BRIAN BASSETT spends Easter with the classy and capable new BMW X1 X Drive 2.0 d auto M Sport
THE BMW X1 is a luxury compact crossover produced by BMW since 2009.
Designed by the internationallyknown designer Richard Kim, it comes in S Drive, a rear-wheel drive 2x4 and X drive, an all-wheel drive version. Designated a Sports Activity vehicle (SAV) by BMW, production followed its debut at the Paris Motor Show in 2008. To date a total of over 160 000 cars have been sold.
South Africans do not like station wagons but love SUVs. They adore the high driving position — the feeling of power a large vehicle gives them and the fact that they can climb the pavement when fetching the kids from school.
The X1 ticks most of these boxes, but also offers a feeling of elegance and style which not many bigger SUVs provide. In fact it blurs the lines between hatch, estate and SUV very well.
The front end of the X1, with its split kidney grille, aggressively styled double round headlights with optional bi-xenon technology and LED accent lights is typically BMW.
Ascending lateral lines, a long-wheelbase and short overhangs add to the dynamic new look, while the redesigned bumpers in body colour and inserts along the side skirts emphasise an energetic personality.
Clearly visible auxiliary indicators are integrated into the exterior mirrors and the characteristic L-shaped rear lights and centrally-placed BMW badge result in a crisp feel to the rear end with its wide, easy-opening tailgate.
The double-spoke, 19-inch, light-alloy wheels, which come as standard on the M sport derivative I drove, give the external design a businesslike air which is easily recognisable in any parking lot.
In fact if bling is your thing go for the optional X-Line package at R7 100.
The X1’s interior will feel familiar to anyone who has ever owned a BMW. The quality of the finishes is of the best and the comfortable, adjustable leather seats have a fine, handcrafted feel to it.
The usual central console contains the i-Drive controller, the automatic gear lever, air-conditioning, radio, CD, Bluetooth and Aux controls, terminating in a centrally placed screen, which will give you a wide variety of details relating to your journey, as well as good quality maps showing your route, if you have the optional GPS package.
The driver is faced with the BMW three-spoke, leather-trimmed, multifunction steering wheel, which operates a wide range of functions reflected on your screen. Gauges are clear and easily read and the cruise control is simple to operate and disengaged with a press on the accelerator.
The interior is very versatile and there clever storage spaces and cup holders all over the place. The vehicle seats five adults comfortably. The rear, adjustable bench seats fold forward in 40:20:40 fashion should you want to slip in a surfboard. The rear luggage compartment grows from 420 litres to 1 350 litres with the rear seats folded and it is functional and easy to use.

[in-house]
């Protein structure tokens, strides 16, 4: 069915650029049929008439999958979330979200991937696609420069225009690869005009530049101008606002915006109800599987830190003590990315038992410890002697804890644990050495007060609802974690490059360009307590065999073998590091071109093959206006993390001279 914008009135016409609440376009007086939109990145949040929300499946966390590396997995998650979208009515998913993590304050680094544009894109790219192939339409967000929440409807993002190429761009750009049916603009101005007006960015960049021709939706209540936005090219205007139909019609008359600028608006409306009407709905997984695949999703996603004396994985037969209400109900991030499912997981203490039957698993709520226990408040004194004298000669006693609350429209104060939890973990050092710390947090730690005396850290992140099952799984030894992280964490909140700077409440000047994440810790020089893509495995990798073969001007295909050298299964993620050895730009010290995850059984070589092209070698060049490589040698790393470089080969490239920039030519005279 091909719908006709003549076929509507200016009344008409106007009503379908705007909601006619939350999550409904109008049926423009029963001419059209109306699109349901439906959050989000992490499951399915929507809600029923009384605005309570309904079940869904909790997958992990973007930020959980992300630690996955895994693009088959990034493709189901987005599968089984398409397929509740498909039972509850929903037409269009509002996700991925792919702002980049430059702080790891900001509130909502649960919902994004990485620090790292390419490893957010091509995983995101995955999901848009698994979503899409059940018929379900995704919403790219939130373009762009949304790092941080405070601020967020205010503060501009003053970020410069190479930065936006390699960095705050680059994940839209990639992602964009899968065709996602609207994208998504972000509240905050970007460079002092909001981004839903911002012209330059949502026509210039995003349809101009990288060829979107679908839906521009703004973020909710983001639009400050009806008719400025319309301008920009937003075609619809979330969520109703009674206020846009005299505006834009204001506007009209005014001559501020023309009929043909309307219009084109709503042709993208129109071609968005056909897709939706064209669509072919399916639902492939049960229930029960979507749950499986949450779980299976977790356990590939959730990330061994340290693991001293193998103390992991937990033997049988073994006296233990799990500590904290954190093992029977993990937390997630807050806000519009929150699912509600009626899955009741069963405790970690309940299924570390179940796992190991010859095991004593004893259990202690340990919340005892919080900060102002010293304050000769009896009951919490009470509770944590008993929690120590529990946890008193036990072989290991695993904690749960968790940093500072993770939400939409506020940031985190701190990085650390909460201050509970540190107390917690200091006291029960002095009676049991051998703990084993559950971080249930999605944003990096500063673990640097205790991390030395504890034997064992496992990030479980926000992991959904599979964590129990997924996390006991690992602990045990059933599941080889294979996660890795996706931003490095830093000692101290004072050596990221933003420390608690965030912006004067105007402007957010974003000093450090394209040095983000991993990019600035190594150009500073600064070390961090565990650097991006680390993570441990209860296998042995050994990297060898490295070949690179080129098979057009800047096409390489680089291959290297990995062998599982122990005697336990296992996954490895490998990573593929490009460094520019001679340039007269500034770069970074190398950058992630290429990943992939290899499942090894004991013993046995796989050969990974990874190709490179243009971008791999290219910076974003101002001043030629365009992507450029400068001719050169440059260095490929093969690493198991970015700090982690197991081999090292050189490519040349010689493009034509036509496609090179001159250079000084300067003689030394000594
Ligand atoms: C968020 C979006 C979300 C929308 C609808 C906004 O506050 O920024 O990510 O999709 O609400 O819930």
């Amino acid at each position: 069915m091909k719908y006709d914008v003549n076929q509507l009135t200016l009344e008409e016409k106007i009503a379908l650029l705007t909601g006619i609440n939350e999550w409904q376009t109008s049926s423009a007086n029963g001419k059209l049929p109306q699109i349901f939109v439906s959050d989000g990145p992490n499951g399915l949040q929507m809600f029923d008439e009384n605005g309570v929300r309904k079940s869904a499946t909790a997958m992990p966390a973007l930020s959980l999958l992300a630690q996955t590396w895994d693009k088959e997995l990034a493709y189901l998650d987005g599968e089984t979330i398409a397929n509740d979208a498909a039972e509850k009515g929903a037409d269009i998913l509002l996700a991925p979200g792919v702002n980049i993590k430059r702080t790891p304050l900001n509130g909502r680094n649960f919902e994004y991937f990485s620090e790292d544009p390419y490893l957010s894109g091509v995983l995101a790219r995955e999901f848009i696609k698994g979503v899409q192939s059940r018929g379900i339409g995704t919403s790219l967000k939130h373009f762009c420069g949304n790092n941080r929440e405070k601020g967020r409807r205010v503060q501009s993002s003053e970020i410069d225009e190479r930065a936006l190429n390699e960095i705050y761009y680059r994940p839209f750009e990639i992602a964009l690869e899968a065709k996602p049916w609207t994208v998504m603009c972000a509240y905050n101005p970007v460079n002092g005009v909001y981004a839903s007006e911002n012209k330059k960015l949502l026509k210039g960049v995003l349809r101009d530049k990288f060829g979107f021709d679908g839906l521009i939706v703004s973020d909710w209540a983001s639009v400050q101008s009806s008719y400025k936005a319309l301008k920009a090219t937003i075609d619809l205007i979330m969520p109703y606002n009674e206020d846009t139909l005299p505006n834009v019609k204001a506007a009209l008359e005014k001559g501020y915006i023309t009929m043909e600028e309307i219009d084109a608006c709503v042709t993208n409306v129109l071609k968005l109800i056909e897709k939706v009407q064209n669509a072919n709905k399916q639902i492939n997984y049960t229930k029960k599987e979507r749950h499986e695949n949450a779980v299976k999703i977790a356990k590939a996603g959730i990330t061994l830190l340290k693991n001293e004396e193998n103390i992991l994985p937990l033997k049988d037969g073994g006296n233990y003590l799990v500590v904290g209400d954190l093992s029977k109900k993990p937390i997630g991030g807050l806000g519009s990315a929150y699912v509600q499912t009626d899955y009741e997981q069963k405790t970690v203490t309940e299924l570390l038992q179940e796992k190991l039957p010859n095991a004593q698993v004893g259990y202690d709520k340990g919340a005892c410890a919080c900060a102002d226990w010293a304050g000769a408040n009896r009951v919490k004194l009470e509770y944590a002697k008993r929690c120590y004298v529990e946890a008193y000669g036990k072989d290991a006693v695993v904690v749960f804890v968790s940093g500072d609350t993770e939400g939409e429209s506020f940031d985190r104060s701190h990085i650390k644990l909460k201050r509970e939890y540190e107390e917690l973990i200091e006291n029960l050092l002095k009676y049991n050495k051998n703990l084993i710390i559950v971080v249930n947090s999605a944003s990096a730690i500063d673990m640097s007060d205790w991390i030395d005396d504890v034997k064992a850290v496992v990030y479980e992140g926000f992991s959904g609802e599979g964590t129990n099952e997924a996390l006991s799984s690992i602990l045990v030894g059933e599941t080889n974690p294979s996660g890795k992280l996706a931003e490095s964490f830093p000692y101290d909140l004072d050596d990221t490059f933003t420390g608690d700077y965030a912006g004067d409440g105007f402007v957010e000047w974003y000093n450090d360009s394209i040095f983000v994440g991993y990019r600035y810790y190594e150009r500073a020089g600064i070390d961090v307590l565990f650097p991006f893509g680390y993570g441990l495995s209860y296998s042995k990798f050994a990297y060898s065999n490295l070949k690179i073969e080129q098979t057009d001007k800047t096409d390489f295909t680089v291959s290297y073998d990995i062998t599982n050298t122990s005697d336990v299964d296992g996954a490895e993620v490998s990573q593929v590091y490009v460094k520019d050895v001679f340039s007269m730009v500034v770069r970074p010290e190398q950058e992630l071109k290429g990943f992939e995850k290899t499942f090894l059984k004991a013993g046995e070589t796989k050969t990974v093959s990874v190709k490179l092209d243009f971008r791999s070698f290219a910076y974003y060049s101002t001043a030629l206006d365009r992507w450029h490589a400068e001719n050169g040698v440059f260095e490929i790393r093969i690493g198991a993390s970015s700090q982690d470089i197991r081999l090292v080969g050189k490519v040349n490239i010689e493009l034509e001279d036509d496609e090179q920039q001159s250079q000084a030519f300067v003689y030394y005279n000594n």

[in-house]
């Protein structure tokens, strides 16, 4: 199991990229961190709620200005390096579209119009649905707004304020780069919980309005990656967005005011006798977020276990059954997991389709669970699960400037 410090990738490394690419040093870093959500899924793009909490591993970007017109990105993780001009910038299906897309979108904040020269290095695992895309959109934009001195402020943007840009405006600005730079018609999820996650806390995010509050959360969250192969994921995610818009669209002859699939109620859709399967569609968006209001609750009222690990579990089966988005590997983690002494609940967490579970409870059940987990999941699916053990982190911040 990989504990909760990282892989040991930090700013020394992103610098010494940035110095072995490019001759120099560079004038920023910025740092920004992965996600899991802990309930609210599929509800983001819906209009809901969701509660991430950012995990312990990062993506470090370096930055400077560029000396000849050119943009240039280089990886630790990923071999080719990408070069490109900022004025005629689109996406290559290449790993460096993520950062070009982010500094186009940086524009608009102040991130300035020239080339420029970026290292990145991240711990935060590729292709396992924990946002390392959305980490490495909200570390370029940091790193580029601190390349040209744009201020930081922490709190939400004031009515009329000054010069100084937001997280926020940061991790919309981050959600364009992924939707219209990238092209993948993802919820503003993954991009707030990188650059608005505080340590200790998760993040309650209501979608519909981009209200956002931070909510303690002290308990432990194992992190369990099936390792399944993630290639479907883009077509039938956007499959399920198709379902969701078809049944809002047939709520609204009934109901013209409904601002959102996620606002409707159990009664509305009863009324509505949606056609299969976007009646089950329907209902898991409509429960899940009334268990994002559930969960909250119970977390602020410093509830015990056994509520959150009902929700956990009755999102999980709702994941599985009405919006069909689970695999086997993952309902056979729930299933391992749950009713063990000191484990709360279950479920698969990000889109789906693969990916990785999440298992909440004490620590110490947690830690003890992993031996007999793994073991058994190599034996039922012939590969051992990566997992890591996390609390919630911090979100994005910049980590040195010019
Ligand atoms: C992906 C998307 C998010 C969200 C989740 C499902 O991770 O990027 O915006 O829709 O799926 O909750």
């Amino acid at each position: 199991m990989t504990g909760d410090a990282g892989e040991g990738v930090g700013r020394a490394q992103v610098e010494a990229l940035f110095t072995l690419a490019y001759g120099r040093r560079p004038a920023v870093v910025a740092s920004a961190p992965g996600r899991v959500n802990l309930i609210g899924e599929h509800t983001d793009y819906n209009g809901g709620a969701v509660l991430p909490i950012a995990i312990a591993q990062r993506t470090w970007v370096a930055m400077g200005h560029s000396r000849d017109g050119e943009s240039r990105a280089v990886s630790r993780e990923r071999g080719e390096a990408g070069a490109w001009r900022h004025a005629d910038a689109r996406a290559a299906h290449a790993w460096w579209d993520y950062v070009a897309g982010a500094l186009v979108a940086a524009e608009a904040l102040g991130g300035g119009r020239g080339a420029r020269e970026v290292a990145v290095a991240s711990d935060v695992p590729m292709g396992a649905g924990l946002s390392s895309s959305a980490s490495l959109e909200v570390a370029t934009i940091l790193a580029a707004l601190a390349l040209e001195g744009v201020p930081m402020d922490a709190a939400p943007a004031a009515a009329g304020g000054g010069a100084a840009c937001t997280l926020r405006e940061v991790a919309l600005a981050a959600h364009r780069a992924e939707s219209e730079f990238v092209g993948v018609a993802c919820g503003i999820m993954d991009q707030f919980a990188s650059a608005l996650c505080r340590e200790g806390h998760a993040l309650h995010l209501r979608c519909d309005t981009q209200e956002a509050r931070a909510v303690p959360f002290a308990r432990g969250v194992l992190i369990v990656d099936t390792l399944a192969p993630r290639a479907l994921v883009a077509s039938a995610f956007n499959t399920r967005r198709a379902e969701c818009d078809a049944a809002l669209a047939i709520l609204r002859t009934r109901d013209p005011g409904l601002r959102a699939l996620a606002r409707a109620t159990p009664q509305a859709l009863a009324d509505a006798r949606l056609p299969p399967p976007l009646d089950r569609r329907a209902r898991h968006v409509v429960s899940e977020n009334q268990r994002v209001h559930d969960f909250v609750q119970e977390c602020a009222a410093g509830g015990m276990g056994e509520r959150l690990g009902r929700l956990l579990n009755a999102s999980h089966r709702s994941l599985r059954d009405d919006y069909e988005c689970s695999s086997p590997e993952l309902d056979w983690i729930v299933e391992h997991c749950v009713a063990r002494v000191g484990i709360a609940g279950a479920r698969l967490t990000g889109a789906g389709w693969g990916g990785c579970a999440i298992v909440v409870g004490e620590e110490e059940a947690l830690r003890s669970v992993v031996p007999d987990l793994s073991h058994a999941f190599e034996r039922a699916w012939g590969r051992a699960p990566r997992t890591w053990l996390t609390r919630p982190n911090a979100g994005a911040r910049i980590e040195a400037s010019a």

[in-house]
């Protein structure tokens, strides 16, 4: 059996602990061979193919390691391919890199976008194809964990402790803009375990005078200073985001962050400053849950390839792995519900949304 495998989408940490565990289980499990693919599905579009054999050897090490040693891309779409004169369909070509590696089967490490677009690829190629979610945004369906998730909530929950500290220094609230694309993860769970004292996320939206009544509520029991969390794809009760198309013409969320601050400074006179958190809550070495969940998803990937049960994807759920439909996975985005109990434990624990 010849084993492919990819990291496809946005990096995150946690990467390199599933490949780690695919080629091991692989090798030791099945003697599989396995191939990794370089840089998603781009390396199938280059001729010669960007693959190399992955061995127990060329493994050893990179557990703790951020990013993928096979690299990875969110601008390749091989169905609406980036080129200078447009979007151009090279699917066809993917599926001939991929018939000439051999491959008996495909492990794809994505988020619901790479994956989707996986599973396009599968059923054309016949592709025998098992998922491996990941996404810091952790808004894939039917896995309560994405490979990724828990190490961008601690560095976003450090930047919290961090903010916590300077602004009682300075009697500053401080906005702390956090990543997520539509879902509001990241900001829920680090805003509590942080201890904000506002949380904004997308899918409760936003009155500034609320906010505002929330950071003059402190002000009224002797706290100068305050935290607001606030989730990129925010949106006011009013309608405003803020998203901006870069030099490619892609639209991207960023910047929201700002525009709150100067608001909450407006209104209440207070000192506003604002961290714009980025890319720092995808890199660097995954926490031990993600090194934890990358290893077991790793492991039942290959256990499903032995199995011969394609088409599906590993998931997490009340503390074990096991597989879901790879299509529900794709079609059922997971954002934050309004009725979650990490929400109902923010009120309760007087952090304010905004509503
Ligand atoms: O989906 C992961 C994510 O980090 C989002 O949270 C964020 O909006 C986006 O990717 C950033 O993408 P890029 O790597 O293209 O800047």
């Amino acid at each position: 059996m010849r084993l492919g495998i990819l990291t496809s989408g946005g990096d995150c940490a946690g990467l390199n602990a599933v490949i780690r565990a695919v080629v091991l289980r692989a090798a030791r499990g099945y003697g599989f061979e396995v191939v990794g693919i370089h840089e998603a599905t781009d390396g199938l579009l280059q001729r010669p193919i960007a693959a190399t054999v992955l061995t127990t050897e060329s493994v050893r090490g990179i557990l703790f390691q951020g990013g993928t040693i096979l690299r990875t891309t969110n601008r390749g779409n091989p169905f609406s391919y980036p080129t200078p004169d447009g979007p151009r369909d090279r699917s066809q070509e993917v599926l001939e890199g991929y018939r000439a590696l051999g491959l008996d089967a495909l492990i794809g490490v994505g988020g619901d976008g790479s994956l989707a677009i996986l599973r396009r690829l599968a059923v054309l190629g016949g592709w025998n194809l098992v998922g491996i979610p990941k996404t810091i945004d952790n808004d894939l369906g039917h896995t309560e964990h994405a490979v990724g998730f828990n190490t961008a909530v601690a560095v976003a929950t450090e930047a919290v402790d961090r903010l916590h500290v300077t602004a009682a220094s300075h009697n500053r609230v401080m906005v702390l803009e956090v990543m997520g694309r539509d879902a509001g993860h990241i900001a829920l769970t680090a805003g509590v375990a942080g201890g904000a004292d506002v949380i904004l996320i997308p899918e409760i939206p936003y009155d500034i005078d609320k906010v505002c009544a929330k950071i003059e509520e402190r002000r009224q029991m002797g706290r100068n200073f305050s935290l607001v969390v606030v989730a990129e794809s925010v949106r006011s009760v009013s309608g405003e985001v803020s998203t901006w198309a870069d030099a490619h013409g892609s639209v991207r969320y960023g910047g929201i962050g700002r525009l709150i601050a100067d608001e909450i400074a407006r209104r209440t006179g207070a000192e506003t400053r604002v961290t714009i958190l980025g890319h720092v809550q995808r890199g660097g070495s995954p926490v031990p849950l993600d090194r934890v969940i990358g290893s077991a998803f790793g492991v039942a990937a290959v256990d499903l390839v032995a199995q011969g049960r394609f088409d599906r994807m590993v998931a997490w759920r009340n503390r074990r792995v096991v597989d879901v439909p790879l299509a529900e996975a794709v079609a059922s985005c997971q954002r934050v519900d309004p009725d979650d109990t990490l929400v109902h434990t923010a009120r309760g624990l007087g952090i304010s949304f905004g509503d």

Safety and Security
The X1 has a 5-star NCAP rating and a wide range of safety features, some of which are optional extras. The car has run-flat tyres and a tyre pressure monitor, as well seatbelts for all five passengers, and six airbags. Also included are the Dynamic Stability Control, Hill Decent Assist and Cornering Brake Control, which stabilises the car while braking. Performance Control assists when cornering and Dynamic Stability Control including Brake Assist, which recognises the risk of skidding before it occurs and stabilises the car in milliseconds.
The headlights are adaptive and swivel on corners. The vehicle I drove had bi-xenon headlights which were brilliant on country roads but these are an extra. The high safety levels do however make the X1 an ideal mom’s taxi.
Performance and Handling
The performance of the X1 depends largely on which model you buy and there are 11 derivatives to suit all tastes and pockets. The XDrive 2,0 litre diesel automatic M Sport which I drove features twin-power turbo technology, which BMW say offers more power for less fuel consumption.
The four-cylinder diesel engine is linked to an eight-speed automatic gearbox, which pushes out 135 kW of power and 270 Nms of torque.
The 0-100 km/h mark comes up in 7,8 seconds and top speed is about 220 km/h. Fuel consumption in the combined cycle is 5,8 litres per 100 km — a figure all the more remarkable for the fact that I did some spirited driving.
The X1 is, like all BMWs, a driver’s car. It handles crisply in town and parks easily.
On the highway it cruises comfortably at 120 km/h and will pass any long, lumbering truck with ease.
The car I drove had low-profile tyres thus restricting me to wet B Roads, where it did well, but with appropriate tires I believe it will take you and family virtually anywhere you want to go.
Costs and the competition
The entry-level X1 will cost you about R410 000, while the range topping 28i costs R555 000. The model I drove comes in at R500 000, but it is a BMW so the options list is long and expensive.
There is a three-year 100 000 km manufacturer’s guarantee and a fiveyear 100 000 km motor plan, extendible to 200 000 km or seven years.
Also look at the Audi Q3, Mercedes GLA and Volvo V40 Cross Country.
The X1 turbo diesel returned a combined cycle is 5,8 litres per 100 km despite some spirited driving.